By Cathleen Falsani
Religion News Service
(RNS) Parents of teenagers who have wandered from their family's religious traditions--or teenagers who have no interest at all in anything religious or spiritual--may be heartened to hear the story Mpho Tutu tells.
The youngest child of Desmond Tutu, the Nobel Peace Prize-winning, retired Anglican archbishop of Cape Town, South Africa, Mpho was once a spiritually adrift youngster herself.
Ordained as an Episcopal priest by her father in 2004, Tutu recently published a book co-written with her father, "Made for Goodness: And Why This Makes a Difference," where the pair speaks candidly about their shared Christian faith.
Tutu talked about her book, her path to the priesthood and what her famous father taught her about faith. Some answers have been edited for length and clarity.
Q: What are you earliest memories of learning about faith and God?
A: I can remember getting into my teenage years and being in a boarding school where I had friends who were Muslim, Hindu, Jewish and from other Christian denominations--and really starting to probe what my faith meant at that time and in that context.
Growing up in southern Africa, the language of faith--you breathe it in with the air. There isn't the kind of talk about faith and about God, but it's very much more the lived experience. I didn't learn about Christianity from the text books; the pattern of faith was that the door was always open for whoever wanted to come by--and they always seemed to show up around meal time.
It wasn't, "This is who God is and this is what God says and this is what you're supposed to know about God." We learned about faith from the way my parents lived.
Q: Do you believe children learn more about faith from their parents' example than from what the parents actually try to teach them?
A: Yes. My older daughter is now 13 and is writing and doing stuff. She's trundled around the world with me to all kinds of places. And I'm always amazed by what it is that she sees. The thing that was for me a throw-away gesture or a throw-away line is that thing that she latches onto or focuses on. It really is far more in how we live than in what we say.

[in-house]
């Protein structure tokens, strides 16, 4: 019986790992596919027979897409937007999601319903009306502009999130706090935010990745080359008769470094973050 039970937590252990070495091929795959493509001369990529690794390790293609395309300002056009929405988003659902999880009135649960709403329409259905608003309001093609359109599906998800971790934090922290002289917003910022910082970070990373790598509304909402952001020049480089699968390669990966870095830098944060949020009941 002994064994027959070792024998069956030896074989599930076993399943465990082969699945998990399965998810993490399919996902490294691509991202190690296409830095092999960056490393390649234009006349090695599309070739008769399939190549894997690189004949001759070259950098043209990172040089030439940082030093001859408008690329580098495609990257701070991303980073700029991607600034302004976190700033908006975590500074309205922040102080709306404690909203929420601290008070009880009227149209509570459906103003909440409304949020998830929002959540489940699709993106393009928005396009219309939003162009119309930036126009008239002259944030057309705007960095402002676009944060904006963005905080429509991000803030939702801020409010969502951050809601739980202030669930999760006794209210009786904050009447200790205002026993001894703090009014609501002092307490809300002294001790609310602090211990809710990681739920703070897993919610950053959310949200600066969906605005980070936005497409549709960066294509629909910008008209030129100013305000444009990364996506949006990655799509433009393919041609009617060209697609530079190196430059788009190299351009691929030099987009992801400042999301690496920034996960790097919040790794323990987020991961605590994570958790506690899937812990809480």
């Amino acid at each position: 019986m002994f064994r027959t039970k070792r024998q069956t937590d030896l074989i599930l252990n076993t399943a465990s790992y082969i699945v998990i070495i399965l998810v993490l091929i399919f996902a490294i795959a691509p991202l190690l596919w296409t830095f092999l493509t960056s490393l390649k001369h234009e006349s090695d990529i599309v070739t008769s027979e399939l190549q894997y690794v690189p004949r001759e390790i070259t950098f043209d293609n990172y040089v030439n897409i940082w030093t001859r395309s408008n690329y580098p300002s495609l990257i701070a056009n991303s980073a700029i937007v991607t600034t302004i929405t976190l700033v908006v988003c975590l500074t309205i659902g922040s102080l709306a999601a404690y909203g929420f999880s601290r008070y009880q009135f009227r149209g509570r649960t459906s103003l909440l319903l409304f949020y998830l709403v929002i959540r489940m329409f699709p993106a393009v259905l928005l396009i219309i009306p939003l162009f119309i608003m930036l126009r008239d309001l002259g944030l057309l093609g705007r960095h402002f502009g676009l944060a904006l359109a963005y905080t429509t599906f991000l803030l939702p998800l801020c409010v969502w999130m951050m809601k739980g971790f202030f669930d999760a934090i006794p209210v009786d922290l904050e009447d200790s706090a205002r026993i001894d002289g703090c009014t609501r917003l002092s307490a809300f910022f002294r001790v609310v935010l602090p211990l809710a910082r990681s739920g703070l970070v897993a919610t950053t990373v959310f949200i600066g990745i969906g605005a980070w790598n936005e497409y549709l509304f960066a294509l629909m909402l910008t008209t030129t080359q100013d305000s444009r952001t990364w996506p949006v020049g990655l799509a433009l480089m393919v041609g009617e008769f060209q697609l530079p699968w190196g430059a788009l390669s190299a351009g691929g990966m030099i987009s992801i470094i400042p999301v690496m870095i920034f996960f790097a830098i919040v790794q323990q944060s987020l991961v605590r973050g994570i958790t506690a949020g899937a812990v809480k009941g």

Q: When you were that questioning teenager, did you ever imagine you'd become a priest like your father?
A: Absolutely not! That was the one thing I was absolutely clear I was not going to be. I wasn't sure what I was going to be, but I was very sure what I was not going to be.
Q: When did you realize you might have a calling to the priesthood?
A: I came via the scenic route. There were two pieces of experience for me. One was a little like Jonah where God says, "I want you to go to Nineveh." Oh no. I'm going to Tarsus. Tarsus sounds like a really nice place. I'm heading off in the opposite direction. And fast!
And then came the uncertainty and asking, "Is this right? Is this really a call? Or am I just making this up?" It's not that it sounds really sexy because a lot of what I saw growing up was that it was definitely not a sexy vocation.
But there was just this gentle insistence, God saying, "You need to be moving in this direction." Also having that call affirmed through several rounds of discernment, in my congregation, and then at seminary and then in the diocese.
Ordination means that your role is to preside over the sacraments. I've had a lot of life before, and so the experience of standing at the altar the first time as I presided at the Eucharist--and knowing I was standing in the right place--I can't even begin to describe what that feeling was other than to say, I know I'm in the right place. This is really what I am supposed to do.
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